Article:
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BMW 3-Series (E90 E92) Forum > E90 / E92 / E93 3-series Powertrain and Drivetrain Discussions > N55 Turbo Engine Tuning and Exhaust Modifications - 335i Tuning > N55 VANOS Bolt Failure Prevention



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      02-27-2014, 06:35 PM   #23
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Hmm, kinda worrying. Well, I guess I better plan on proactively replacing the bolts on my car before CPO is up then. I have a 10/10 build date 335i, methinks it'd be better to spend 1k proactively than 3-4k down the road on a true failure and repair.
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      02-27-2014, 06:36 PM   #24
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Quote:
Originally Posted by Jec1
Quote:
Originally Posted by Sidnito View Post
yeah that's the thing I'm at 85k miles
Just saw your post in the other thread. Sorry abt that man...this is a known design flaw. I wouldn't be so quick to give up on warranty coverage, especially if the dealer sold you this policy with the representation that it mimics cpo coverage in some fashion.

As an aside, holy mama that's a lot of miles for a 2011
yeah I am not sure what the previous owner did haha
so are you saying I should talk with the dealer that sold it to me?
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      02-27-2014, 06:38 PM   #25
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Quote:
Originally Posted by cialz View Post
at least this isn't as bad the intermediate shaft bearings RMS / IMS in 911 motors
Tell me about it...some of those early 996 and 986 owners were also thinking about proactive, expensive measures to address the design flaw. Except is was 3rd party and quite a bit more money as I recall.

Sidnito, without getting into specifics, if the dealer that sold you the car is the dealer servicing the car, I'm sure they have some involvement in the warranty claims process. If they sold you the car, told you it's out of cpo range but they had a 3rd party company they can set you up with at the point of sale that provides coverage that mimics BMW cpo coverage, and now this, at minimum you should be requesting a pro rated refund of the third party warranty and cancellation of the policy, at maximum requesting that they negotiate with the warranty company to provide coverage (whom they presumably acted as an agent of and generated a commission off of).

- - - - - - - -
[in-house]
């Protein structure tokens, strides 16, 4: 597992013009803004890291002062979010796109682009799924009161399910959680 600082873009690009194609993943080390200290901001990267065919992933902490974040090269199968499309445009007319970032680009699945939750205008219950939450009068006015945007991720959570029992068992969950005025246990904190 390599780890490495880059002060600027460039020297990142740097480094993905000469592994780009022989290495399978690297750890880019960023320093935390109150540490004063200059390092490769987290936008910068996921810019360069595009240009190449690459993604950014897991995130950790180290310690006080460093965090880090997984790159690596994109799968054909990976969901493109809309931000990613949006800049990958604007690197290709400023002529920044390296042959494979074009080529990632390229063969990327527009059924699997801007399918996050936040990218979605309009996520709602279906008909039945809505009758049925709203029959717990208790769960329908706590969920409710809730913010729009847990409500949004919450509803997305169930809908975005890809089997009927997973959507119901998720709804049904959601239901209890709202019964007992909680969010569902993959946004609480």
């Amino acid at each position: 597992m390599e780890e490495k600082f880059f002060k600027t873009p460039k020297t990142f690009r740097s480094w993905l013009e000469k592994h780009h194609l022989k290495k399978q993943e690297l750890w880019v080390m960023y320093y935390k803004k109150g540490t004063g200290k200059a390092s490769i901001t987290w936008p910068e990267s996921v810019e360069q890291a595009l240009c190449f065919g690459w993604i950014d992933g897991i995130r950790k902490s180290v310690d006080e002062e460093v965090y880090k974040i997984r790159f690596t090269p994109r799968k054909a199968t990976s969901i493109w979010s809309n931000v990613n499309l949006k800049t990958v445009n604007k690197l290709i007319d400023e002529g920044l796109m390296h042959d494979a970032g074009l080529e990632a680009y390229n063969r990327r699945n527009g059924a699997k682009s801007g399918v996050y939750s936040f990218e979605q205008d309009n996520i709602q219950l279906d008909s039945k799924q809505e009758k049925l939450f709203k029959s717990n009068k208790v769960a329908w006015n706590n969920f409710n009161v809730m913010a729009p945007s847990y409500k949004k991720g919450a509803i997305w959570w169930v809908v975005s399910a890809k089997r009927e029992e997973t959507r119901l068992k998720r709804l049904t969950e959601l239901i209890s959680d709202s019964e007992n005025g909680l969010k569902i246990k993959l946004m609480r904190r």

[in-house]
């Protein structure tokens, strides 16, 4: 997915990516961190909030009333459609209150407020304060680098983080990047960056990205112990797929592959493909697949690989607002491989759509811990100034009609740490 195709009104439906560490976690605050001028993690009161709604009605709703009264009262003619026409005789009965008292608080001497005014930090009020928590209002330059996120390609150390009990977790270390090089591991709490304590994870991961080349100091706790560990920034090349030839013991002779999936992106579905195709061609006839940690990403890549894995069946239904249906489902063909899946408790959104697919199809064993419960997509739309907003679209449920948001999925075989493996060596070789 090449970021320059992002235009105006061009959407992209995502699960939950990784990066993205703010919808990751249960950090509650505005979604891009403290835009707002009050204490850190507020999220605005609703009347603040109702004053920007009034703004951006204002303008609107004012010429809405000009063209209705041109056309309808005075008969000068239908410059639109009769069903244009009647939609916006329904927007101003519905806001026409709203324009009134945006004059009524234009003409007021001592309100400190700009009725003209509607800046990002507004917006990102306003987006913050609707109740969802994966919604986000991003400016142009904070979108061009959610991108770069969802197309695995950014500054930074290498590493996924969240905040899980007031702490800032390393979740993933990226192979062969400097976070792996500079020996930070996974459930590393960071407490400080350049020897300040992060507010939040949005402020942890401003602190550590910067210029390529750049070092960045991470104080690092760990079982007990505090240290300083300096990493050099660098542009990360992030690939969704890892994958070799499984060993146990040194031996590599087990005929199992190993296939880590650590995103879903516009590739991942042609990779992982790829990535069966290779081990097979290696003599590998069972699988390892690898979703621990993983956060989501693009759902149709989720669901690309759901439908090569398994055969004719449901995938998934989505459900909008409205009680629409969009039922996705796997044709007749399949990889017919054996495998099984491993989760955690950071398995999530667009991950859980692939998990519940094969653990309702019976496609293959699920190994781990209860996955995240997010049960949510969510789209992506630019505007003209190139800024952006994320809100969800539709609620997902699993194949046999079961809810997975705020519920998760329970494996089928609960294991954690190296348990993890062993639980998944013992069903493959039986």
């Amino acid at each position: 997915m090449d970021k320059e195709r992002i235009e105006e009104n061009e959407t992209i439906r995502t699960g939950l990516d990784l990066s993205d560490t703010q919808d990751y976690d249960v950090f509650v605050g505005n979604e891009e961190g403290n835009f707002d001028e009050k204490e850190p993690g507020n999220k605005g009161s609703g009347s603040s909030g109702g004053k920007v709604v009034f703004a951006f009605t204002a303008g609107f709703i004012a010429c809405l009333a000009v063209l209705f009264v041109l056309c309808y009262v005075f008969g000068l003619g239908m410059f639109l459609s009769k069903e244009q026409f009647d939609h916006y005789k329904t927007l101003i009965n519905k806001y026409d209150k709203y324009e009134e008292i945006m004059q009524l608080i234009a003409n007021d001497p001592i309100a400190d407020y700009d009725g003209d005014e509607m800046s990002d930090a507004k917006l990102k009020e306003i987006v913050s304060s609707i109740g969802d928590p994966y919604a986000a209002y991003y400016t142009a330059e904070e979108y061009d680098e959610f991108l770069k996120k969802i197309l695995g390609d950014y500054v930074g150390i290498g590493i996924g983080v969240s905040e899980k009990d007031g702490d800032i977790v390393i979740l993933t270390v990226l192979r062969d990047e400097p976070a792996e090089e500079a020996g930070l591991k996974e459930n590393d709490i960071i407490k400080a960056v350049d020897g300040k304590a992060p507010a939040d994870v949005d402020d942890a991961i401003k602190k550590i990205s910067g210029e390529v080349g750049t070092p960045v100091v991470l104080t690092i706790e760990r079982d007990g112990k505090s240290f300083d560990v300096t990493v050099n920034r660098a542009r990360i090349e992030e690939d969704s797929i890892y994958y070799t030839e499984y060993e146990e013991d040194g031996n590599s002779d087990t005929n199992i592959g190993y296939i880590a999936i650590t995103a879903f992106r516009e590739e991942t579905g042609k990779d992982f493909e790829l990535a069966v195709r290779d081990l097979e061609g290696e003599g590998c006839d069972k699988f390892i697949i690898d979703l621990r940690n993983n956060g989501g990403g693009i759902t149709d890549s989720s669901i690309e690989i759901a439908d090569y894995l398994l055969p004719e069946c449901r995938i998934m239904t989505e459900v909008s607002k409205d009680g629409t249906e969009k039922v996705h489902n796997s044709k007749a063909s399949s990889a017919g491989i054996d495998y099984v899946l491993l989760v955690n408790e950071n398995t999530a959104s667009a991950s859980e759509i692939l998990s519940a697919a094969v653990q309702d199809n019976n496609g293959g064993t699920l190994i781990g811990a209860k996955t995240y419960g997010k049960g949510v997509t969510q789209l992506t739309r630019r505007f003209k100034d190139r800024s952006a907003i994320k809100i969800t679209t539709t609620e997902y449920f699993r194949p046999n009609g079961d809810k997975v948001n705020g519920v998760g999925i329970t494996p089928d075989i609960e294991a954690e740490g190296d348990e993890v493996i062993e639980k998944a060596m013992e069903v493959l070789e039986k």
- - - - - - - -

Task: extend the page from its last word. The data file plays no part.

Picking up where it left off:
Most importantly, you may have relied upon the representation that this 3rd party coverage mimics cpo coverage instead of seeking an independent 3rd party warranty which would HAVE in fact covered the vanos bolts. Had you not relied upon the dealer telling you this warranty mimics cpo coverage, when it in fact does not, you would not be facing an out of pocket repair right now.

If the selling dealer is not the servicing dealer, conceptually the strategy is the same but the waters get more murky in addressing the situation. Even in a worst case scenario, I would be pushing hard to get every penny you've paid to date towards this warranty refunded. 3rd party warranties are regulated, at least around these parts, and dealerships have dmv resale and repair shop licenses to attack if it comes to that.

As an aside, it seems to me that rather than being ancillary "hardware", the bolts are crucial to the function of the solenoid...ie if the vibration from the solenoid is sufficient to cause failure, and the solenoid can't operate as intended if the bolts decide to themselves apart at the seam, to me it's a stressed mechanical component crucial to proper engine function. If you want to boil it down, everything is "hardware", it's an ambigious bullshit catch-all definition to deny a covered repair in bad faith. Food for thought...I wouldn't throw in the towel just yet.

Last edited by Jec1; 02-27-2014 at 07:00 PM.
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      02-27-2014, 06:45 PM   #26
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Originally Posted by Jec1 View Post
Tell me about it...some of those early 996 and 986 owners were also thinking about proactive, expensive measures to address the design flaw. Except is was 3rd party and quite a bit more money as I recall.
I don't think anything that goes on that car is cheap.. just trying to show people that bmw isn't the only one with huge mistakes... Porsche never admitted fault like bmw did with the hpfp and turbos
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      02-27-2014, 07:13 PM   #27
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Originally Posted by cialz View Post
I don't think anything that goes on that car is cheap.. just trying to show people that bmw isn't the only one with huge mistakes... Porsche never admitted fault like bmw did with the hpfp and turbos